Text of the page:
Ecommerce has suddenly become the primary sales channel as a result of COVID-19 and retailers are looking for creative solutions to meet consumer demand for essential and nonessential goods. With Amazon delaying shipments of nonessential goods and limiting how much retailers can ship, getting orders to customers is harder than ever.
Supply chain issues related to COVID-19 complicate things further, but merchants are still tasked with fulfilling orders on a timely basis. This means looking into nontraditional fulfillment methods providing flexible and cost-effective solutions. For retail and ecommerce companies struggling with over-forecast demand, where can they go?
The Rise of Popup FCs
Popup fulfillment centers are one option that can remove significant friction and get goods to customers quickly. They are smaller facilities that can be set up in various locations on a temporary basis, placing inventory closer to customers. Traditional fulfillment strategies often are aligned with costly rollouts and long-term commitments.
Popups, on the other hand, offer the flexibility to quickly and cost effectively stand up an FC operation in a high demand location. This focus on regional fulfillment is crucial in the face of COVID-19, shortening the supply chain and delivery timeframes by strategically positioning inventory and routing orders more efficiently.
Popup fulfillment centers can be a win-win for brands and consumers. Shoppers are not concerned with what happens behind the curtain; they just want timely delivery, especially now with ecommerce dominating retail. Case in point: a recent report from PWC shows 62% of consumers expect orders to be delivered within two days of purchase.
Having multiple points of presence ensures business continuity and decreases any lag in fulfillment times. For specific essential goods, speed of delivery is vital. Leveraging pop-up FCs alleviates peak volumes in concentrated geographies and takes the pressure off primary facilities. This is a cost-effective way to meet consumer demand in non-typical situations like our current one.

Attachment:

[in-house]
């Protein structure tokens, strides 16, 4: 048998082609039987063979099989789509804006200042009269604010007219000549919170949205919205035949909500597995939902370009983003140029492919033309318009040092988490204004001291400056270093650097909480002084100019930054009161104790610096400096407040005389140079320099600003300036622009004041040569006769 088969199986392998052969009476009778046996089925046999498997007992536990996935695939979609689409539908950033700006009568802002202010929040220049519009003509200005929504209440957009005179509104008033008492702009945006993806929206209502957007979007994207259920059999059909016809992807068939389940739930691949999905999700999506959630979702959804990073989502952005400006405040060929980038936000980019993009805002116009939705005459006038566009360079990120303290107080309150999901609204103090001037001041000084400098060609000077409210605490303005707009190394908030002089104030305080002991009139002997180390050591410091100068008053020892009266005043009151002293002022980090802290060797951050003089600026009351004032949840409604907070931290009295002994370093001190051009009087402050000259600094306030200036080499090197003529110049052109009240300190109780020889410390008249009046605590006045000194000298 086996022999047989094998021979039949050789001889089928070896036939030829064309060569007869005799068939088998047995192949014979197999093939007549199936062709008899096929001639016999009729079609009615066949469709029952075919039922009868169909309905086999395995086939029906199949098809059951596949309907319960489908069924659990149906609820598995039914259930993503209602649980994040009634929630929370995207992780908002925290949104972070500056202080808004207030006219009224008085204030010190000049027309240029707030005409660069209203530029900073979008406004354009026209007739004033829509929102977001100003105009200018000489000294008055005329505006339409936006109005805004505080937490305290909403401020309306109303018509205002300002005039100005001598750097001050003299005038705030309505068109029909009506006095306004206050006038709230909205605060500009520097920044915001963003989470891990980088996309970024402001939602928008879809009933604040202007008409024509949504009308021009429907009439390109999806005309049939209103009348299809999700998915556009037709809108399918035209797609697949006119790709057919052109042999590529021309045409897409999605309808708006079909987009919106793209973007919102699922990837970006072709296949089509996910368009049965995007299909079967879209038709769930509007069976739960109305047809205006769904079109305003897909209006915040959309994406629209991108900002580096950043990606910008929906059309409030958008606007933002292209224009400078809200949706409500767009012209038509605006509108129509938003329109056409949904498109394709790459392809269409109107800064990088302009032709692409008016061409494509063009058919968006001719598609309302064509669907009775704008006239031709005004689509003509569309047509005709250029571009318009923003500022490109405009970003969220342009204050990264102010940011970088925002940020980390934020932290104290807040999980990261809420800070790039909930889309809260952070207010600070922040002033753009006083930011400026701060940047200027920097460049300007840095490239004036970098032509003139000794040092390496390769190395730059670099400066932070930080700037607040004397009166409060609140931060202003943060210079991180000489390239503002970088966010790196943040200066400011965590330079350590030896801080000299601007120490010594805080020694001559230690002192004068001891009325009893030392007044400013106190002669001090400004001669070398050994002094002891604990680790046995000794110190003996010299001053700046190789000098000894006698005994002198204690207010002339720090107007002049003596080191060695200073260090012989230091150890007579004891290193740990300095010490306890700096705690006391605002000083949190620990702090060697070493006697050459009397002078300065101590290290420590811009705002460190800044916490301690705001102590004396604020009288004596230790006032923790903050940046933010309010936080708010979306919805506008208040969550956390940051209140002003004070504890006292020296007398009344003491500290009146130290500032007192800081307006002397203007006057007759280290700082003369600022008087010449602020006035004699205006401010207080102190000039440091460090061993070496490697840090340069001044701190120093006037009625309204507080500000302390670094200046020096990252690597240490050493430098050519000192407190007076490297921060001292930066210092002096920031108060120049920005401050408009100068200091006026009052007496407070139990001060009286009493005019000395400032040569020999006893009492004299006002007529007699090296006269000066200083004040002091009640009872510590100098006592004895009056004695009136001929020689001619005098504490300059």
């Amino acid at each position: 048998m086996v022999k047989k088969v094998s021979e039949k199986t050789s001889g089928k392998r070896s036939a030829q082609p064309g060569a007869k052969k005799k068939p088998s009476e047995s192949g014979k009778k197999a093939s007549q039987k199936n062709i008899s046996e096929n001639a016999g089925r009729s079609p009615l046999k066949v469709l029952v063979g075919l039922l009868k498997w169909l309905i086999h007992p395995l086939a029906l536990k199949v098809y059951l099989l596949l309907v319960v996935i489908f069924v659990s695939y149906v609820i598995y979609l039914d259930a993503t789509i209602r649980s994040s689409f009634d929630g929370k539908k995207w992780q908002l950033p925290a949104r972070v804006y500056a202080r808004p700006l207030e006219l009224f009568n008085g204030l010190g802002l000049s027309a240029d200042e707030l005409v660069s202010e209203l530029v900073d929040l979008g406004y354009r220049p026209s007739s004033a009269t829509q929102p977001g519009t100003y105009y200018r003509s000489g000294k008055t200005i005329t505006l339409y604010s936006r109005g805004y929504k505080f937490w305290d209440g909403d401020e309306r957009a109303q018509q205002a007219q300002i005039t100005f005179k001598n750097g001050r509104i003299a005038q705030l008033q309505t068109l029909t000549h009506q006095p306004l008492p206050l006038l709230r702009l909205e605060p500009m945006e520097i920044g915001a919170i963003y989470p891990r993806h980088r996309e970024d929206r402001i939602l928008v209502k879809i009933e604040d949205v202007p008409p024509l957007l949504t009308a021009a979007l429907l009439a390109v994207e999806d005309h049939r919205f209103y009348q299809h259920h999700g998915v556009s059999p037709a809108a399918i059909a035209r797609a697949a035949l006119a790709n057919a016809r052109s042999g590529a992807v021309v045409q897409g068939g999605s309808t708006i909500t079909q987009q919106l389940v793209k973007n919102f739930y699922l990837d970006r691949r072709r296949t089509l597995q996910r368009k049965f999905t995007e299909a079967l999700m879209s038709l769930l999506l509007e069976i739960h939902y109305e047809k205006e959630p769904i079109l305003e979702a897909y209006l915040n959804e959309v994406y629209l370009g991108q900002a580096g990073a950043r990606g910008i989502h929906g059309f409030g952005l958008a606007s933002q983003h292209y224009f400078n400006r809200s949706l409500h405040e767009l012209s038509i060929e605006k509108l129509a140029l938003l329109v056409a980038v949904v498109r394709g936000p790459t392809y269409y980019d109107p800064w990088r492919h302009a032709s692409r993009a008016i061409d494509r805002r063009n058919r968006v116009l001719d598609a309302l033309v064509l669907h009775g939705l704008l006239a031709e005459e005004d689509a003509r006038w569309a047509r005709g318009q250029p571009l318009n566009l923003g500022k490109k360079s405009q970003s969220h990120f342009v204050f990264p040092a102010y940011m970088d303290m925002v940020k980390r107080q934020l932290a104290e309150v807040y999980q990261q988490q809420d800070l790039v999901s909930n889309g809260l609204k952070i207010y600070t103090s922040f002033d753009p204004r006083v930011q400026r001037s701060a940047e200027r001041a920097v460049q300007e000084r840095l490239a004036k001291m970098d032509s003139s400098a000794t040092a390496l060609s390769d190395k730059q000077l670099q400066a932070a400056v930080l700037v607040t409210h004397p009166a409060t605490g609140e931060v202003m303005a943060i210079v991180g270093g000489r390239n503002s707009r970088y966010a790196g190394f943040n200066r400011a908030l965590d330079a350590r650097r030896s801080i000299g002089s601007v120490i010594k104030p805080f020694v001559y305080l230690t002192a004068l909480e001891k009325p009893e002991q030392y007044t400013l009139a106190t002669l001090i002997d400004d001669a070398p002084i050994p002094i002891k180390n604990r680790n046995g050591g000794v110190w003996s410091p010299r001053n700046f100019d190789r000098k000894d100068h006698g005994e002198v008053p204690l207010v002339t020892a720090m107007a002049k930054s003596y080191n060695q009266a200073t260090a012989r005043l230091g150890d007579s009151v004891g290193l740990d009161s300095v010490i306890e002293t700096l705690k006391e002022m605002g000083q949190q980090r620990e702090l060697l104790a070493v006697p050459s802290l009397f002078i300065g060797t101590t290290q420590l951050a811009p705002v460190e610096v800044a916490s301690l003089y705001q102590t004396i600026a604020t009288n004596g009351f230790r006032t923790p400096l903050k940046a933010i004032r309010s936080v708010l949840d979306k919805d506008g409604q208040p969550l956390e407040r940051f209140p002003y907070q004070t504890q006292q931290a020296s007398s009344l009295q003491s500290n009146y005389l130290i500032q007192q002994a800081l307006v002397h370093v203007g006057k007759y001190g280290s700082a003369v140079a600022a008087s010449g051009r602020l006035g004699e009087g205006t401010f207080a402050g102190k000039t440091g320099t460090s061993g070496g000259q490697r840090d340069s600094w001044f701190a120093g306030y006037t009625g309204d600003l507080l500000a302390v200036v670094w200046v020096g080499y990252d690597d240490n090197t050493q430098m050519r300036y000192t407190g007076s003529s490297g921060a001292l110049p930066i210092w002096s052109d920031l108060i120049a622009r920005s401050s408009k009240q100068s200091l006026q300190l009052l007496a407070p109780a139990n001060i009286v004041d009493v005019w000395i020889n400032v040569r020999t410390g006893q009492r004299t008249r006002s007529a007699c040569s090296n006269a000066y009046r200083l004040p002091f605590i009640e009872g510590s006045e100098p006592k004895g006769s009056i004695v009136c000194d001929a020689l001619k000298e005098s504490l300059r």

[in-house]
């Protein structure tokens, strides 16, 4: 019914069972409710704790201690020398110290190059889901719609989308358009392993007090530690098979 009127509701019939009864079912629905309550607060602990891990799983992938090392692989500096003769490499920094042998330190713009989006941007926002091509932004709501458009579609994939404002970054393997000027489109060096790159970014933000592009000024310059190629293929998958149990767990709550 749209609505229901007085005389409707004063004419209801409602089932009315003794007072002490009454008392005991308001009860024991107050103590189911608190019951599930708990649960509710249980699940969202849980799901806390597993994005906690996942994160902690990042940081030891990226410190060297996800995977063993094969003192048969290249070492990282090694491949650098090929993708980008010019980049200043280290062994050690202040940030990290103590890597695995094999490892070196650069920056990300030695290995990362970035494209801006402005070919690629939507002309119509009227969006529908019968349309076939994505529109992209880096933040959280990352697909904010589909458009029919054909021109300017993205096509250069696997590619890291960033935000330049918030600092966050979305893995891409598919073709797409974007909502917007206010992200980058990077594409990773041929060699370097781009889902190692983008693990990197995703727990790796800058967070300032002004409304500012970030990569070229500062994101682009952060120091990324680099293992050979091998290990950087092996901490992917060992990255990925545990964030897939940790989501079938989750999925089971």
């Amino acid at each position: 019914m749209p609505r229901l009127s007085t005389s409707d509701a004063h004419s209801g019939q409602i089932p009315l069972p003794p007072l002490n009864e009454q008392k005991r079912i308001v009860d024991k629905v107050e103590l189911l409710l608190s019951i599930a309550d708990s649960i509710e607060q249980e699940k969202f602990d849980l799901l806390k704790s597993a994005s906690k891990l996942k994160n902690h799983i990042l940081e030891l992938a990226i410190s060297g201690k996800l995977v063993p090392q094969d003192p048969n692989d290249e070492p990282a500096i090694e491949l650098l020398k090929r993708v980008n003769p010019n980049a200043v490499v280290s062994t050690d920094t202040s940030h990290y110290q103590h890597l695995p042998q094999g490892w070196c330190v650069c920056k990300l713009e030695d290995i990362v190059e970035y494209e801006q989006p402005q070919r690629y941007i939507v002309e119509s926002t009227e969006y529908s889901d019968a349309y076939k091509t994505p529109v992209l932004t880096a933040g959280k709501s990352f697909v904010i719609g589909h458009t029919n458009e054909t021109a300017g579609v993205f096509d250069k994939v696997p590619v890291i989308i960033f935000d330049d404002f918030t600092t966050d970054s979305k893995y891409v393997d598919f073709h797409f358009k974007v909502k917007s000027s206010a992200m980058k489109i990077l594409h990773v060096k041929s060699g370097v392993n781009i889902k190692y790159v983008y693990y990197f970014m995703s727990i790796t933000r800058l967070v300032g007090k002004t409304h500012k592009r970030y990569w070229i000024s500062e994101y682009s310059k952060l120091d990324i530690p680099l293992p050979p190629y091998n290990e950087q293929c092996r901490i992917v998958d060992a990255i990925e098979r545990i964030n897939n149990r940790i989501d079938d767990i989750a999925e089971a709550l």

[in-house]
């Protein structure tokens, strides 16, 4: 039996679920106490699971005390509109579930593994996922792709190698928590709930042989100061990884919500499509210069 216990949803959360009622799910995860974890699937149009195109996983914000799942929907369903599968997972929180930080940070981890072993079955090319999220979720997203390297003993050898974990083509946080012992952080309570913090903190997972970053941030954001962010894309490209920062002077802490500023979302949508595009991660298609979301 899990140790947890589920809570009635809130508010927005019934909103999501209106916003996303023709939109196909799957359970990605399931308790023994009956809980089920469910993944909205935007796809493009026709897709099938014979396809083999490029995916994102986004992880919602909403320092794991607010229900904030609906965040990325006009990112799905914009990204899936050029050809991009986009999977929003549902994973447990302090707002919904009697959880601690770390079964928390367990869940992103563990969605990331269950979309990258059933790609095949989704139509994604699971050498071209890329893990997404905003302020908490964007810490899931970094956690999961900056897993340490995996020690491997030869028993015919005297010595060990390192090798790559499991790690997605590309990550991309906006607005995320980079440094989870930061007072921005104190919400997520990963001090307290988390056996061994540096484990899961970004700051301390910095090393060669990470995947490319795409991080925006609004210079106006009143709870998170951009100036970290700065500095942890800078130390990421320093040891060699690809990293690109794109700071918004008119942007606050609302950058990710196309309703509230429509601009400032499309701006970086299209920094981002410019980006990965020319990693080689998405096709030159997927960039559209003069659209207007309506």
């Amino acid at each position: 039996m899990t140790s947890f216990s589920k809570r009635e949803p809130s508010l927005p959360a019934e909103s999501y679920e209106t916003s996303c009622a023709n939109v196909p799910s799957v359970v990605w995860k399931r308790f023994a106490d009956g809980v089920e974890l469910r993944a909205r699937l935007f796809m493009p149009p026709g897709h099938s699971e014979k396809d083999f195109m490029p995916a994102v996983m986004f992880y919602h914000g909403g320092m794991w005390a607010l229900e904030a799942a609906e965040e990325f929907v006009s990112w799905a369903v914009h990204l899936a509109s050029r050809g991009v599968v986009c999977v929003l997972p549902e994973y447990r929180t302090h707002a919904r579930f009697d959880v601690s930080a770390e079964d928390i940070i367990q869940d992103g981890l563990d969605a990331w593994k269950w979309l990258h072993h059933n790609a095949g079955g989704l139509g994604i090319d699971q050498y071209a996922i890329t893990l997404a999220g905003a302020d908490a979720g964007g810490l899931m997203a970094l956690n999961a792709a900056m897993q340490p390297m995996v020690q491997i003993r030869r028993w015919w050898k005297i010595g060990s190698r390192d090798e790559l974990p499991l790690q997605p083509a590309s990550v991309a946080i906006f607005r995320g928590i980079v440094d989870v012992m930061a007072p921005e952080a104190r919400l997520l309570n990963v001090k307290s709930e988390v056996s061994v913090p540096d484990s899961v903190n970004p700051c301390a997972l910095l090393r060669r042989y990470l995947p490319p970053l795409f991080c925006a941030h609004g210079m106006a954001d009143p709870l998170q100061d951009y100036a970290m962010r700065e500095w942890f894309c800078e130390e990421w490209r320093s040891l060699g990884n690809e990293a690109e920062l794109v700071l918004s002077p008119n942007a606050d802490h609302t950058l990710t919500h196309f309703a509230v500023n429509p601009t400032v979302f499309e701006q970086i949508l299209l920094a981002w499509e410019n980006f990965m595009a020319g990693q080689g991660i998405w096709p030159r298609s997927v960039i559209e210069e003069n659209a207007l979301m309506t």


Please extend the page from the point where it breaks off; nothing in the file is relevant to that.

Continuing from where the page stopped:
Not a New Trend
While an exciting strategy, popup FCs are not a new solution. Micro-fulfillment has been an existing option for a few different use cases. Primarily, it has provided peak relief, particularly around the holiday season. Brands leverage this strategy to divert volume away from primary FCs and ensure business continuity despite heavy volume.
If you’re looking to break into a new region or need to have product handy for event support, the low-cost, temporary solution of a popup fulfillment center is ideal. It’s easy to spot the parallels between these scenarios and our current COVID-19 landscape.
Cleaning Up Issues in Last-Mile Delivery
Last-mile delivery is one of the most important segments of the supply chain, and the most customer-facing one. However, it’s often a very costly, inefficient leg. Experts say last-mile delivery represents over half the total shipment cost. Coupled with unanticipated factors due to COVID-19, streamlining the last mile is quite the conundrum for retailers.
Popup fulfillment centers create smarter supply chains, transforming last-mile delivery via decentralized facilities, reducing costs and speeding up delivery for customers.
Originally used as a tactic to weather peak season volume, we’re now seeing popup FCs emerge as a go-to resource for brands, enabling them to meet current consumer demand that can be 2x, 3x or more over their forecast.
By helping brands get products closer to their final delivery station, popup fulfillment ensures efficient last-mile delivery that keeps customers happy. It pays dividends for both brands and shoppers and will prove valuable in the midst of COVID-19’s impact and beyond.
Zach Thomann Is EVP and general manager at PFSweb